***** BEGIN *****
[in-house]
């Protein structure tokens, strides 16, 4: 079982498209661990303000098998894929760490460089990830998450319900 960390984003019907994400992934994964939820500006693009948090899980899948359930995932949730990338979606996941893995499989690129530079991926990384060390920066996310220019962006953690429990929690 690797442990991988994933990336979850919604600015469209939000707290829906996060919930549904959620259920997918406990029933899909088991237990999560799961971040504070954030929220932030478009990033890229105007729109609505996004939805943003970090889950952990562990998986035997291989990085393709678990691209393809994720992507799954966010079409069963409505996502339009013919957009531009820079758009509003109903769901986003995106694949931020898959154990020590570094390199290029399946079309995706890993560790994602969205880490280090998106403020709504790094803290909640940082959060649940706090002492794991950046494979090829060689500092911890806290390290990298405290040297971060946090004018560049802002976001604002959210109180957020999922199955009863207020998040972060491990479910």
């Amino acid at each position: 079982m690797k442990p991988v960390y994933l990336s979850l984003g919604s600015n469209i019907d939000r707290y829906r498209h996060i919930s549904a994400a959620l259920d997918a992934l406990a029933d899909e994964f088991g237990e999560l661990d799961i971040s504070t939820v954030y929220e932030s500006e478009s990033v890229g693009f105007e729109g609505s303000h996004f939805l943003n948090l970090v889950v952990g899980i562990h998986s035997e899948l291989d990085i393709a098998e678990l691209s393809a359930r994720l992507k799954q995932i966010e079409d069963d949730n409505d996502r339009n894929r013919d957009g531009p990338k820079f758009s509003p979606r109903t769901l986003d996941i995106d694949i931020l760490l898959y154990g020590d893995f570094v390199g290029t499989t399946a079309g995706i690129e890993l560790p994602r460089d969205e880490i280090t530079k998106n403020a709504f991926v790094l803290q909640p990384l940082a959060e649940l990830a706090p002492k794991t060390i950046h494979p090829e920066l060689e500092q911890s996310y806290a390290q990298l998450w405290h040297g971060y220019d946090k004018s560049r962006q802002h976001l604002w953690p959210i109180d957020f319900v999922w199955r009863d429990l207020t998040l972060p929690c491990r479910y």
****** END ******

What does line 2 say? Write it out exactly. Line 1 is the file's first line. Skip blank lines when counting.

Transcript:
């Protein structure tokens, strides 16, 4: 079982498209661990303000098998894929760490460089990830998450319900 960390984003019907994400992934994964939820500006693009948090899980899948359930995932949730990338979606996941893995499989690129530079991926990384060390920066996310220019962006953690429990929690 690797442990991988994933990336979850919604600015469209939000707290829906996060919930549904959620259920997918406990029933899909088991237990999560799961971040504070954030929220932030478009990033890229105007729109609505996004939805943003970090889950952990562990998986035997291989990085393709678990691209393809994720992507799954966010079409069963409505996502339009013919957009531009820079758009509003109903769901986003995106694949931020898959154990020590570094390199290029399946079309995706890993560790994602969205880490280090998106403020709504790094803290909640940082959060649940706090002492794991950046494979090829060689500092911890806290390290990298405290040297971060946090004018560049802002976001604002959210109180957020999922199955009863207020998040972060491990479910």